Unified Stamp Duty on Stocks – What you need to know as an Investor

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In the latest budget, the Government of India has simplified the stamp duty collection procedure with the introduction of Unified Stamp duty on the stocks. Put it simple, the decision means that all the stock exchanges in the country would not collect the stamp duty at a single rate and the proceeds have to be deposited with the Central Government. Now, the Central Government would divide the proceeds amongst the states as agreed.

According to the current structure the stamp duty is collected by the brokers at fixed rates and these rates are fixed by the State. These proceeds are collected and then deposited with the local government. After the budget however, the scenario has changed completely where there would be single collection centre for the duty and a same slab.

Is it a Good Move?

Currently, there are so many challenges that the State government and Brokers face due to different rates at which the tax are collected. Different states have their own stamp duty structure and therefore it creates a lot of confusion. So, from the point of view of easing the collection, it is a good move. However, once the unified Stamp duty is involved, the tax advantages which both the brokerages and investors were getting until now would come to an end. Basically, the investors use to go for the states and channel their trade through them who had low stamp duty.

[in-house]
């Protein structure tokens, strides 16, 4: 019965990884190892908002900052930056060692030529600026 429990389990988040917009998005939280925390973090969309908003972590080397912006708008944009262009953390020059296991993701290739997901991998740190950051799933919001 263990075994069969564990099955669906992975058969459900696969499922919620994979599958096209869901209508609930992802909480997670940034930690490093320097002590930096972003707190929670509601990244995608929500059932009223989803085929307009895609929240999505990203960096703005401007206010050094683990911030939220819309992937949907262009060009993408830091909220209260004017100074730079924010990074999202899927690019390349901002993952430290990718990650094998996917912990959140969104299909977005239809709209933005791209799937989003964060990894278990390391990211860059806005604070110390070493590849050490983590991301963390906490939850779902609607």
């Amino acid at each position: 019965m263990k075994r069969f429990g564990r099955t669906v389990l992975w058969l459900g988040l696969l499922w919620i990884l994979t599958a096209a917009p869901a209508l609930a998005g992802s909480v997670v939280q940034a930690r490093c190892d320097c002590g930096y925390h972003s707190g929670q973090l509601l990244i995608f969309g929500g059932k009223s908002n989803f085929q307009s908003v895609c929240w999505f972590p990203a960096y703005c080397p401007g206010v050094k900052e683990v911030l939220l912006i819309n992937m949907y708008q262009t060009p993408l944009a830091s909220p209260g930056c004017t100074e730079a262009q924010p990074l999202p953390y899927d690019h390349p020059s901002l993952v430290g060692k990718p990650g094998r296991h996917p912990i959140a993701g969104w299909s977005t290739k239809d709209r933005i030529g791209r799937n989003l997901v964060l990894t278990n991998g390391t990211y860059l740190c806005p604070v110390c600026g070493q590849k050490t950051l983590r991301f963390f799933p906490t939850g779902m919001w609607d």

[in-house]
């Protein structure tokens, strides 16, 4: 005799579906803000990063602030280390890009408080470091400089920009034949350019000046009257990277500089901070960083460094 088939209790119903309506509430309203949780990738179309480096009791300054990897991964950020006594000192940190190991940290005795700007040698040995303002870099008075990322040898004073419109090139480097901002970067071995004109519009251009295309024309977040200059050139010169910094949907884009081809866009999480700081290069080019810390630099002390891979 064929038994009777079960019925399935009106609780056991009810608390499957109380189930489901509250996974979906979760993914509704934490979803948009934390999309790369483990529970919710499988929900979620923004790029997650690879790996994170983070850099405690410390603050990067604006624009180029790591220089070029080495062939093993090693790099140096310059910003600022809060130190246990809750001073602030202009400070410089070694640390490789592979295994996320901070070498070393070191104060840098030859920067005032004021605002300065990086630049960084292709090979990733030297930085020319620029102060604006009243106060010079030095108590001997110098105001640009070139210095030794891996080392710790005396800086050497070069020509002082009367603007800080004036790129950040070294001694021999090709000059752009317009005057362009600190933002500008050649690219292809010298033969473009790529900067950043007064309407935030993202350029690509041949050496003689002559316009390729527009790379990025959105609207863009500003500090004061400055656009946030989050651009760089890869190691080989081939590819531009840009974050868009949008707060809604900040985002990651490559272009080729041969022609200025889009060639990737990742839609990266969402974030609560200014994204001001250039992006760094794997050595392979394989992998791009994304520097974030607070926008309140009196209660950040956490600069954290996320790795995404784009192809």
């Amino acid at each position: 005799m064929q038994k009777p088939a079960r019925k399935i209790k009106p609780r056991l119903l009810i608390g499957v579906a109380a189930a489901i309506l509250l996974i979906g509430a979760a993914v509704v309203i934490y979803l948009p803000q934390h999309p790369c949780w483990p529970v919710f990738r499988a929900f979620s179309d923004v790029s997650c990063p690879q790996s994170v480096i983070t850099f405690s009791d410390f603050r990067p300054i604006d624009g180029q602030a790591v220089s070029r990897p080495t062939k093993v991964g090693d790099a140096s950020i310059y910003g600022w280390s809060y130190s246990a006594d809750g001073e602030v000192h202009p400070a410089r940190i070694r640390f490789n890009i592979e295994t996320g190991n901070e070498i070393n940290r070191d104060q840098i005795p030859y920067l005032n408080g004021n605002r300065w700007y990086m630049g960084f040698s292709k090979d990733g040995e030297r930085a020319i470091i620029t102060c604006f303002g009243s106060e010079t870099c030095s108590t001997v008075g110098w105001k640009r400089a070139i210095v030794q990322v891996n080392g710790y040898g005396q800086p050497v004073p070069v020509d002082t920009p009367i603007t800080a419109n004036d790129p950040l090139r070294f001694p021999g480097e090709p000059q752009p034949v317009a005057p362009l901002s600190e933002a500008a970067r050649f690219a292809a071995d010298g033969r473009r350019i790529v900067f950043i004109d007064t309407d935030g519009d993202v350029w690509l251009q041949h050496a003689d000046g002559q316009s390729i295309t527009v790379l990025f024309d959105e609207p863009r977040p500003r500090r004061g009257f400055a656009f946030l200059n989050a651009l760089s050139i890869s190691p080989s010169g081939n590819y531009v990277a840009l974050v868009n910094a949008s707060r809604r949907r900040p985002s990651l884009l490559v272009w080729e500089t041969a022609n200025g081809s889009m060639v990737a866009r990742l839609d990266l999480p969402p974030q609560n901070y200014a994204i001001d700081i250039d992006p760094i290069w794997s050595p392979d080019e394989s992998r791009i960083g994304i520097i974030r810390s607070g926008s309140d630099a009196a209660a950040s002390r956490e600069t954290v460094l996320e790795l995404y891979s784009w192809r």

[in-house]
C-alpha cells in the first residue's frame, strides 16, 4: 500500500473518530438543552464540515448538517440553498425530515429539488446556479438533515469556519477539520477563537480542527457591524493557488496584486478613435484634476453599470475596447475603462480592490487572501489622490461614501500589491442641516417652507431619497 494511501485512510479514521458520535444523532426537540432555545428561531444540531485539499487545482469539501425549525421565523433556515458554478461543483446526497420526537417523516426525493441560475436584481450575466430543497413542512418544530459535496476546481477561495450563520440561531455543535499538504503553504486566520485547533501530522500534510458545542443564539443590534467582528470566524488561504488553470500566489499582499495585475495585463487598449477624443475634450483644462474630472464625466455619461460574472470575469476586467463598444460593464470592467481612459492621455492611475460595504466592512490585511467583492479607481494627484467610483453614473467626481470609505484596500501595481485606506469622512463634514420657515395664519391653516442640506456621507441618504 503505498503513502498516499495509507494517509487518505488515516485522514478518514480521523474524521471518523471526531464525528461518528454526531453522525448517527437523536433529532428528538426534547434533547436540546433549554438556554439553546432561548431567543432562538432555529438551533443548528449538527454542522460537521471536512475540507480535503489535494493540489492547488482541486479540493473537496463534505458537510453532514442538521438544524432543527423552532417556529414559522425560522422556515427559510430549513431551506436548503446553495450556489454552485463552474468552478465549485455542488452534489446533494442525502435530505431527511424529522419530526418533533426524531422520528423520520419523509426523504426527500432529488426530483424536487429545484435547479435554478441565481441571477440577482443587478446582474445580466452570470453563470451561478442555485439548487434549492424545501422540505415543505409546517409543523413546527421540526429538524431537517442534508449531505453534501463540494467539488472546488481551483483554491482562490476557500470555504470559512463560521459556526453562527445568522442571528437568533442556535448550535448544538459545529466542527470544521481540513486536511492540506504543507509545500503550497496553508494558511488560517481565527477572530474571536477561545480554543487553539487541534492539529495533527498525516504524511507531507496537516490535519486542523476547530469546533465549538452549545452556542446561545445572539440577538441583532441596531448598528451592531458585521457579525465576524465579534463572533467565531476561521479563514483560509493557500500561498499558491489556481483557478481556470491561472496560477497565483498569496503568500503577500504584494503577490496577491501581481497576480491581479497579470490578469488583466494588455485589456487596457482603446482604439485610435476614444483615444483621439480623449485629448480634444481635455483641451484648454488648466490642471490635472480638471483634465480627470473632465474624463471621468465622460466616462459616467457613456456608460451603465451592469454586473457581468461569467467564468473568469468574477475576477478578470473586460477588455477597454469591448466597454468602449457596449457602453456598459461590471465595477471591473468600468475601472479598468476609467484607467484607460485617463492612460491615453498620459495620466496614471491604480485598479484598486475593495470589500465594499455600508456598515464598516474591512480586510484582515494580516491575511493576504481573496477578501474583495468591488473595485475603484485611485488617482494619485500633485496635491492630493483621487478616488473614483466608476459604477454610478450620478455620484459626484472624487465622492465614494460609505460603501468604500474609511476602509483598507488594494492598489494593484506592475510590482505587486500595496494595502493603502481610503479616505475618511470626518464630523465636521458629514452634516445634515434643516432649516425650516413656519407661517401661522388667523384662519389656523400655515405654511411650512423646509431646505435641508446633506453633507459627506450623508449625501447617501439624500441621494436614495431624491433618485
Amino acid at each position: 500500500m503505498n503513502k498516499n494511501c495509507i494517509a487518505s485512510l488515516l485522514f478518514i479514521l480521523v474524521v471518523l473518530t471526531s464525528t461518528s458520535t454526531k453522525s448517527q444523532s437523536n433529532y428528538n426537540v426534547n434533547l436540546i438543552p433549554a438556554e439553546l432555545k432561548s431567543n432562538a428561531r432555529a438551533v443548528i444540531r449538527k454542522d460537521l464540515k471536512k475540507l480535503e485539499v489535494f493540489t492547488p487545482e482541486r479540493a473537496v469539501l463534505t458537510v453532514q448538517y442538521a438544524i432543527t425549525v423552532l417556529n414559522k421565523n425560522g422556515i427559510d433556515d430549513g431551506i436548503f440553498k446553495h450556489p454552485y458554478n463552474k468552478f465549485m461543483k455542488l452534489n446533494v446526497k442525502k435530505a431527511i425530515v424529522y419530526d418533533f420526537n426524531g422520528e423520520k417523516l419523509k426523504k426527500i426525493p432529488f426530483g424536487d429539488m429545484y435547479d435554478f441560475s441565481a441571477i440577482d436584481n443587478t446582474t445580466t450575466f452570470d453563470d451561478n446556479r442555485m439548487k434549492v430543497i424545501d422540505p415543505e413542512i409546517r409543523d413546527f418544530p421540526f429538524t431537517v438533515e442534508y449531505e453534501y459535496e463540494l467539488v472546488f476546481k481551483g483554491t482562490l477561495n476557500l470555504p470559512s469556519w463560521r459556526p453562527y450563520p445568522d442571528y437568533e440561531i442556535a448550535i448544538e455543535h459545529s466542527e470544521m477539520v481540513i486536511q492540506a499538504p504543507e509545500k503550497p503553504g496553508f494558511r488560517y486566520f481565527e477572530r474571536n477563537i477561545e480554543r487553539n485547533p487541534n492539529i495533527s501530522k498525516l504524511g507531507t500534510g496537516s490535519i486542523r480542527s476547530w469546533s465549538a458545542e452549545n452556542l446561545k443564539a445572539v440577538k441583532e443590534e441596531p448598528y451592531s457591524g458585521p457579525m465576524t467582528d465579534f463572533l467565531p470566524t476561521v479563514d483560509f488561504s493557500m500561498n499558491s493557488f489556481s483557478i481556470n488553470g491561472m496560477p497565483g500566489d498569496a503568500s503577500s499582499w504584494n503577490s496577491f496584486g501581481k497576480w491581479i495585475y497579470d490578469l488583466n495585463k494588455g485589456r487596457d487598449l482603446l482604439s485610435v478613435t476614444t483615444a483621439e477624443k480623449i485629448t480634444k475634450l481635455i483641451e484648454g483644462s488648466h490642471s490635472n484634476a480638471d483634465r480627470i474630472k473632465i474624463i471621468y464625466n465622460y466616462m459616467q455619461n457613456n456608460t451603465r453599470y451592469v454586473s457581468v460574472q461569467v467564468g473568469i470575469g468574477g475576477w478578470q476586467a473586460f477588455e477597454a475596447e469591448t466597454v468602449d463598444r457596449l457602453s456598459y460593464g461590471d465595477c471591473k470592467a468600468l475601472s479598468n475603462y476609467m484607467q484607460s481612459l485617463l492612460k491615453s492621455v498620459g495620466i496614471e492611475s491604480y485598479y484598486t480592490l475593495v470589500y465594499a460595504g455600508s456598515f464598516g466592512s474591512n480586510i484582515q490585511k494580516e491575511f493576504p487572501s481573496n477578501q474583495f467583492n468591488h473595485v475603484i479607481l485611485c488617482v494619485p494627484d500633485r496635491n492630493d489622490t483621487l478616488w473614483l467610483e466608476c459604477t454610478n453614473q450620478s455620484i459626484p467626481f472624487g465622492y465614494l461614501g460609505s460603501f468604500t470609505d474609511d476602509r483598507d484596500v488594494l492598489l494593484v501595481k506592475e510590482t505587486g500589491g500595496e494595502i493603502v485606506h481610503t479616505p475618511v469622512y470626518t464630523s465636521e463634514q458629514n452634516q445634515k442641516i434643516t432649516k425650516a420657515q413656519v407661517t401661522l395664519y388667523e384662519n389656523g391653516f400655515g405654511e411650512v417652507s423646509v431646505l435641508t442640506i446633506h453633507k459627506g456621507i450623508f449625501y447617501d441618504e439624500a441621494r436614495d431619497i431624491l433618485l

From competition point of view as well, the Brokerages would take the sigh of relief because they would not have to lower their rates to attract more customers. Further, it will bring down the compliance burden on the brokerages.

What is it?

Under the new proposal the stamp duty would be calculated on the ad valorem basis on

  • Actual Trade price listed securities
  • Price identified in instrument of transfer

There would be no extra stamp duty to be paid on Security Subscription, Purchase agreements, security certificates and allotment letters. Therefore, the costs related to the transactions would drop and document processing would be easier. As per the new proposal, the revised tax structures are as follows:

Instrument Stamp Duty Payable
Issuance of debentures (irrespective of whether marketable or not) 0.005%
Transfer of debentures (irrespective of whether marketable or not) 0.0001%
Issuance of securities (other than debentures) 0.005%
Transfer of security (delivery basis) 0.015%
Transfer of security (non-delivery basis) 0.003%
Equity and commodity futures 0.002%
Equity and commodity options 0.003%
Currency and interest rate derivatives 0.0001%
Other derivatives 0.002%
Government securities 0%
Repo on corporate bonds 0.00001%

About Author

An MBA in finance, I like to cover the wide range of topics related to Taxation, SEBI, Finance and anything that is Public Helpful. The motive is always to make it simpler for the taxpayers understand the system better and take informed decisions.

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